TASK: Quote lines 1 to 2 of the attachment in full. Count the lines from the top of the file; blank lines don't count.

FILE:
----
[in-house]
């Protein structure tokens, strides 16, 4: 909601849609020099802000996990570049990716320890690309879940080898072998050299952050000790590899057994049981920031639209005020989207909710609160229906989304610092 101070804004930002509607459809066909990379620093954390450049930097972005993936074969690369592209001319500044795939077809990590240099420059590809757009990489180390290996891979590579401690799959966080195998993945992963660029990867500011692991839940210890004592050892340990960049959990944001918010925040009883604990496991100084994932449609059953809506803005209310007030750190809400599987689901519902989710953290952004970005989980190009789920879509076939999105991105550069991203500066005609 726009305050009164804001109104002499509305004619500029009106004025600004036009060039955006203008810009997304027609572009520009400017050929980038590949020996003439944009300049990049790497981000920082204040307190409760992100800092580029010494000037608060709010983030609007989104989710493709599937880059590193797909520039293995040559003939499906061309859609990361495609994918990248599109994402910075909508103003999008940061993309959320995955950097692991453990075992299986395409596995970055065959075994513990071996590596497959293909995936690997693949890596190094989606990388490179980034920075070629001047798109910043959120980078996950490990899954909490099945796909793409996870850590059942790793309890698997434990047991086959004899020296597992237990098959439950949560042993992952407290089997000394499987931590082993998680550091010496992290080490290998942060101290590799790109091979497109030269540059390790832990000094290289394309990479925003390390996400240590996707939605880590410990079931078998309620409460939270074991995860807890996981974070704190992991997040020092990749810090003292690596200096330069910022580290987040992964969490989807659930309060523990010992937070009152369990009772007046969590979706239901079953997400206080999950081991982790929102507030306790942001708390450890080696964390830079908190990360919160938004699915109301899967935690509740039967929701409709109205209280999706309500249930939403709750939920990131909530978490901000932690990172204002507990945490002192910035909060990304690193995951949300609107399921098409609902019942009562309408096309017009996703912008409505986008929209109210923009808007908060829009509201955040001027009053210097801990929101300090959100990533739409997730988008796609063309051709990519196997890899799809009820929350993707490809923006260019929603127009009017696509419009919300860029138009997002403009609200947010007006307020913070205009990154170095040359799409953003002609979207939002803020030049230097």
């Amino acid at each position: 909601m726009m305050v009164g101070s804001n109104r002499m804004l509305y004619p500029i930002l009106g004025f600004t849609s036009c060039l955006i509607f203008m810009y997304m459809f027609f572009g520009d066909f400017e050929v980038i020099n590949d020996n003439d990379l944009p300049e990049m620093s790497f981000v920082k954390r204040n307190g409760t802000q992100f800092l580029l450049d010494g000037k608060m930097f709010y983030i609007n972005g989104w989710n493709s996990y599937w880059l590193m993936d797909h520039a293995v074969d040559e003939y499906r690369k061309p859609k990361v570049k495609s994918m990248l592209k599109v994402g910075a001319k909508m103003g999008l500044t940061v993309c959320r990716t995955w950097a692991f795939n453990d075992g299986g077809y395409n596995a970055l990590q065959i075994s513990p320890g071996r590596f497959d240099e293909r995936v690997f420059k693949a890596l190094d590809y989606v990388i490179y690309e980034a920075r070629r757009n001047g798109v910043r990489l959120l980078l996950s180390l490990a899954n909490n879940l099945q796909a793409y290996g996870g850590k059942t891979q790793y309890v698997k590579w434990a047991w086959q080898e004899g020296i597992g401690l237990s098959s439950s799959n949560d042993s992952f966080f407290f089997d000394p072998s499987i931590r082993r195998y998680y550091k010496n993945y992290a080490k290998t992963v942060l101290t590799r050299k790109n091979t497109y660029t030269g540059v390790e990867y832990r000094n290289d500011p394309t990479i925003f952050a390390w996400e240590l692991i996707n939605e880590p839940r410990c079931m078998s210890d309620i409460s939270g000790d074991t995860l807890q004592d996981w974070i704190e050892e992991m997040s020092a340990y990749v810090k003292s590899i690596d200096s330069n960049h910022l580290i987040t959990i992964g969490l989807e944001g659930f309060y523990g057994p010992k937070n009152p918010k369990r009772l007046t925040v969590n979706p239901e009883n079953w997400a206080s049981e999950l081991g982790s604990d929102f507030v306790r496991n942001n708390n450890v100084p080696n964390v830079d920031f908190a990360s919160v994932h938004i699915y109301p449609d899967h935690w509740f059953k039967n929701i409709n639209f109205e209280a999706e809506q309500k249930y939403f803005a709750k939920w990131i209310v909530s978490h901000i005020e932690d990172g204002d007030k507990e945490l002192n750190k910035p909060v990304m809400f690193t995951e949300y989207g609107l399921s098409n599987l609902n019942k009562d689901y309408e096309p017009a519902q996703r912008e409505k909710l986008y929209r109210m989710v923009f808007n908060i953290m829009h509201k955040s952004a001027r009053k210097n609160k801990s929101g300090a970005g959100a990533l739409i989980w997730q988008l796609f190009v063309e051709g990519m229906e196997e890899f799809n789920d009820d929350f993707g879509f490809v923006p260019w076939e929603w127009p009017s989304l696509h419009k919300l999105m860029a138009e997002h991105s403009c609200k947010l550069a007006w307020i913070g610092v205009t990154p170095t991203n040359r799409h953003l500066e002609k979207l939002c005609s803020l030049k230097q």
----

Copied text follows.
[in-house]
């Protein structure tokens, strides 16, 4: 909601849609020099802000996990570049990716320890690309879940080898072998050299952050000790590899057994049981920031639209005020989207909710609160229906989304610092 101070804004930002509607459809066909990379620093954390450049930097972005993936074969690369592209001319500044795939077809990590240099420059590809757009990489180390290996891979590579401690799959966080195998993945992963660029990867500011692991839940210890004592050892340990960049959990944001918010925040009883604990496991100084994932449609059953809506803005209310007030750190809400599987689901519902989710953290952004970005989980190009789920879509076939999105991105550069991203500066005609 726009305050009164804001109104002499509305004619500029009106004025600004036009060039955006203008810009997304027609572009520009400017050929980038590949020996003439944009300049990049790497981000920082204040307190409760992100800092580029010494000037608060709010983030609007989104989710493709599937880059590193797909520039293995040559003939499906061309859609990361495609994918990248599109994402910075909508103003999008940061993309959320995955950097692991453990075992299986395409596995970055065959075994513990071996590596497959293909995936690997693949890596190094989606990388490179980034920075070629001047798109910043959120980078996950490990899954909490099945796909793409996870850590059942790793309890698997434990047991086959004899020296597992237990098959439950949560042993992952407290089997000394499987931590082993998680550091010496992290080490290998942060101290590799790109091979497109030269540059390790832990000094290289394309990479925003390390996400240590996707939605880590410990079931078998309620409460939270074991995860807890996981974070704190992991997040020092990749810090003292690596200096330069910022580290987040992964969490989807659930309060523990010992937070009152369990009772007046969590979706239901079953997400206080999950081991982790929102507030306790942001708390450890080696964390830079908190990360919160938004699915109301899967935690509740039967929701409709109205209280999706309500249930939403709750939920990131909530978490901000932690990172204002507990945490002192910035909060990304690193995951949300609107399921098409609902019942009562309408096309017009996703912008409505986008929209109210923009808007908060829009509201955040001027009053210097801990929101300090959100990533739409997730988008796609063309051709990519196997890899799809009820929350993707490809923006260019929603127009009017696509419009919300860029138009997002403009609200947010007006307020913070205009990154170095040359799409953003002609979207939002803020030049230097």